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COMMON FITTING PROBLEMS

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common fitting problems

Wearing the right size bra can really change the way that you feel about yourself.

Your posture can improve as your shoulders may be less hunched, your clothes will hang much better and aches and pains can disappear overnight.

Unfortunately, it is a fact that the majority of women are wearing the wrong size bra. Our research found that even when our customers thought that they were in the right size, after being properly fitted, on average most customers were wearing one back size too big and three cup sizes too small. This might explain why 32F is our best selling bra size. Customers often started off wearing a C or D cup before calling our experts at customer services. Here are the common problems explained:

the Underband

A perfectly fitting underband will feel firm and sit in a horizontal line around your body. Turn around and have a look in the mirror to see where your underband is sitting.

If the underband is riding up your back then it may be too big. The straps may have been overtightened to compensate for the lack of support from the underband.

To test the fit of the underband, face the mirror and lift up your arms. If any breast tissue is exposed under the cups at the front then the underband is probably too big and the cups too small. The band may arch at the back.

To test the size of the underband when fastened on its loosest hook and eye, pull the bra band out from the centre back. If the bra fits correctly then the underband should not pull out more than 4cm. Depending on how far out you can pull the underband, you may need to go down a back size or two. Here's a chart to illustrate how to measure your new size - but remember this is just a guide.

If the underband is too small then it may ride down your body in search of the smallest part of your torso.

0-4cm Correct underband size
4-8cm Go down one back size
8-12cm Go down two underband sizes
12-16cm Go down three underband sizes
Each back size reduction will require at least one increase in the cup size. So, a 34C may change to a 32D (4-8cm difference) or 30DD (8-12cm difference).

the STRAPS

When you're confident that the underband fits perfectly you should adjust the straps so that they sit comfortably on your shoulders.

The straps only provide 20% of the support. Most of the support is provided by the underband. If the straps dig in then it could be because the underband is too big and the straps are having to do most of the work to support the bust.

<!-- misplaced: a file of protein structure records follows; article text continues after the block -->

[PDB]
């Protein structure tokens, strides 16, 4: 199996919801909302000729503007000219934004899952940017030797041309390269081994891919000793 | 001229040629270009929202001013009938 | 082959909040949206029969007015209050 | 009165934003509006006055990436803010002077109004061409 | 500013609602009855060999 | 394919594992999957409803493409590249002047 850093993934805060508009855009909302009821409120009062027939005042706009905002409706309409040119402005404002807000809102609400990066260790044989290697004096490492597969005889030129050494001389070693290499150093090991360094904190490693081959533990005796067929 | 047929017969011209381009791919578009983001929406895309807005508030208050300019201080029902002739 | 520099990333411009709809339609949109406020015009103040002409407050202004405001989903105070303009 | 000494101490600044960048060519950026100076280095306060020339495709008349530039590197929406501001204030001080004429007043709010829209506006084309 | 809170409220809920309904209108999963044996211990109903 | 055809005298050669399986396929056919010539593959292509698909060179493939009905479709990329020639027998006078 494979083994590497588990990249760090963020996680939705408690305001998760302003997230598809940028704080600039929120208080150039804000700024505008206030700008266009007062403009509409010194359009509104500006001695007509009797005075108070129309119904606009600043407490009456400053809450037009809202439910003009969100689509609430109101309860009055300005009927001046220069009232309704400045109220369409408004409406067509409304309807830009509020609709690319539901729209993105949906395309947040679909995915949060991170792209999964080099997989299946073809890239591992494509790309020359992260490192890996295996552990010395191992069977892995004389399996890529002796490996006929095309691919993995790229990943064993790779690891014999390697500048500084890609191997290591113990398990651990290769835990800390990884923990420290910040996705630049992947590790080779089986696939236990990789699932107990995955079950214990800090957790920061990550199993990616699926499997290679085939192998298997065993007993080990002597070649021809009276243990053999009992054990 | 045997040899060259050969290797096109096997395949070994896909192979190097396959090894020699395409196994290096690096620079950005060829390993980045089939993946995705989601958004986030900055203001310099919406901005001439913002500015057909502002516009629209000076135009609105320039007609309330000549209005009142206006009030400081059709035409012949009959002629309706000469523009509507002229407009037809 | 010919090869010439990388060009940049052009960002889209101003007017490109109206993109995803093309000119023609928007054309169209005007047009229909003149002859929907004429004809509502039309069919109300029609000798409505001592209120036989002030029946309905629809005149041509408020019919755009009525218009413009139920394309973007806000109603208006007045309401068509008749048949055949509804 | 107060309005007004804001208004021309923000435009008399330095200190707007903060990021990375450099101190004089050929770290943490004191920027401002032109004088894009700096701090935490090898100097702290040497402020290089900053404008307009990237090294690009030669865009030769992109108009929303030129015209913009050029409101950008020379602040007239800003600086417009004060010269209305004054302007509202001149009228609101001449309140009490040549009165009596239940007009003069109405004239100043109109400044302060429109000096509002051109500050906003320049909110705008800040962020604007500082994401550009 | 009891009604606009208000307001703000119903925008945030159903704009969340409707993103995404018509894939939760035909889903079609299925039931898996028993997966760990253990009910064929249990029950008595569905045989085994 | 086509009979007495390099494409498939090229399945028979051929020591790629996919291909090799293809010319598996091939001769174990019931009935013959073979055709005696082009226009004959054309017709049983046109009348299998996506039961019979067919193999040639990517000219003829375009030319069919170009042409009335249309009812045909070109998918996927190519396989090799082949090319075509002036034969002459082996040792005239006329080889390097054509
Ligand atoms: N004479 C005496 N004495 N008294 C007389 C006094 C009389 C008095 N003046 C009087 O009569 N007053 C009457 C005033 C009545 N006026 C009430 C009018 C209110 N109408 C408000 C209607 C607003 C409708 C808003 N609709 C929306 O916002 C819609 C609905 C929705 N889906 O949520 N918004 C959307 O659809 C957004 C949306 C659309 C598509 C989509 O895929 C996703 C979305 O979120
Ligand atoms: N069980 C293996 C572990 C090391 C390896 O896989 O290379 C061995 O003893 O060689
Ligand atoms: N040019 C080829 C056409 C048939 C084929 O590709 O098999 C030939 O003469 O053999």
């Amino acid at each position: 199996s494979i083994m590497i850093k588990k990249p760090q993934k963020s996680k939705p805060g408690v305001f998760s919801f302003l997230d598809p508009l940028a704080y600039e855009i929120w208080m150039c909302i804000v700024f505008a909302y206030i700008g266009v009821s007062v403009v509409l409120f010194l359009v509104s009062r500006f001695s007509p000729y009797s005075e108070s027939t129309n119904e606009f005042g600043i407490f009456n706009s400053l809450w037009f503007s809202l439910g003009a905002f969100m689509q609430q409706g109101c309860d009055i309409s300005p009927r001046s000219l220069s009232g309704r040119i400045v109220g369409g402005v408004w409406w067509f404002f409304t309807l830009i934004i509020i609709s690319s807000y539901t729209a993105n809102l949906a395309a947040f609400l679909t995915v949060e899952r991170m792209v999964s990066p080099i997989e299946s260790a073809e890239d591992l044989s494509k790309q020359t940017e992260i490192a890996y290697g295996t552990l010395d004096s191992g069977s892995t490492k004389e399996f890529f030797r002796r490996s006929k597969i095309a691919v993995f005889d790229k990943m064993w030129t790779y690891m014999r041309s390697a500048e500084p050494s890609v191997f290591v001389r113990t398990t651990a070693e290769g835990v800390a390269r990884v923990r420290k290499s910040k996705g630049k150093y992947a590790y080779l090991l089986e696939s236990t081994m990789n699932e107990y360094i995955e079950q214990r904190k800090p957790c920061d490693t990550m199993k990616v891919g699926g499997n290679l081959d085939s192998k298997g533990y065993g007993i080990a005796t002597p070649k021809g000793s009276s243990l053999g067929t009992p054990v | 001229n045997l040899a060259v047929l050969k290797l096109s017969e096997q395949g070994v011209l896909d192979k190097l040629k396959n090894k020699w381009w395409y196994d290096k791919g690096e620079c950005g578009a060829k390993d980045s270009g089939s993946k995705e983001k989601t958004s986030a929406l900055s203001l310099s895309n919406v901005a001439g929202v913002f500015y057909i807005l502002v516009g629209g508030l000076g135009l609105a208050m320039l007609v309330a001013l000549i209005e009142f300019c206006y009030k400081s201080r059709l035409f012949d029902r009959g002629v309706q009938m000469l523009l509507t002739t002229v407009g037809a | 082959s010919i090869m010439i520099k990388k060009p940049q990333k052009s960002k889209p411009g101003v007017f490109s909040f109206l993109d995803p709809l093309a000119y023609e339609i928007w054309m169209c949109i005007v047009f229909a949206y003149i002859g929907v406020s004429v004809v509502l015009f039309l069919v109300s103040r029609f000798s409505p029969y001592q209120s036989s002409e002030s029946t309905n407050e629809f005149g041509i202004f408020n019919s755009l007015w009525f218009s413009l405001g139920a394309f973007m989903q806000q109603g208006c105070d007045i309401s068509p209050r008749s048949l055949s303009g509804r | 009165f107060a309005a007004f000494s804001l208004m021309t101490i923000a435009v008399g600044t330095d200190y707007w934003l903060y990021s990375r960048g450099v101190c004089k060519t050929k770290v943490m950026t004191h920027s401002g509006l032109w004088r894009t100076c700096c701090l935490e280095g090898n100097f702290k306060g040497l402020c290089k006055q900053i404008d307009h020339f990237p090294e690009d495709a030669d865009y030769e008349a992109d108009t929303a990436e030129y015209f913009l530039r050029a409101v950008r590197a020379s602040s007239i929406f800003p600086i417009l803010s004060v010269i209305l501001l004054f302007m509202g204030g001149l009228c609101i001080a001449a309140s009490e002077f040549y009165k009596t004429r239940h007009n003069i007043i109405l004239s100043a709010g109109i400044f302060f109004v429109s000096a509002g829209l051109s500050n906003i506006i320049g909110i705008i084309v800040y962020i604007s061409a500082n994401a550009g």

The centre front

The underwires should sit flat against your rib cage and the centre front with no gaps. If the underwiring is dragging down at the front then the underband could be too small causing it to pull the bra down your body.

If the underband lifts away at the centre front then this could be because your cups are too small and the breasts are pushing the centre front away.

the cups

A perfectly fitting bra should have no bulging at the neckline or the underarm area.

A good way to check you have a smooth fit is "The T-Shirt Test." A bra that fits well will flatter your shape in a t-shirt with no visible lumps and bumps.

If the cups are too small then you will notice breast tissue spilling out of the cups. This can happen at the neckline and at the sides of the cups. You may want to consider going up a cup size or two.

If the cups are too big then you will notice creasing or wrinkling on the cups. You should consider going down a cup size for improved support.

If there is gaping where the cups meet the straps then it could be that the bra style doesn't suit your shape. Balconette bras that finish lower down on the chest may suit your shape better.

DIFFERENT SIZES

It is perfectly normal for women to have breasts of different sizes, some are more noticable than others.

For the best shape and support, we recommend fitting your bra to the larger breast. If you notice any creasing to the smaller cup you can always try adding a gel or foam insert.

Flex the wires! The wires are the key to the comfort and support of your bra. If you find it hard to find a bra that's comfortable then try flexing the bra wire from its tips and twisting it from side to side. If it's flexible then the bra may be more comfortable, but offer less support. If it's rigid then the garment may quickly become uncomfortable and may dig in. Wire flexibility can vary greatly between brands, so try a few different brands to see what suits you.
Wearing too big a back band is one of the most common mistakes. Many people confuse the back measurement with breast size, incorrectly thinking, for instance, that a 36 or 38 must be busty. Your dress size can be a helpful guide - if you are are dress size 12, for example, you are unlikely to need a 36 bra and are more likely to be a 32 or 34.
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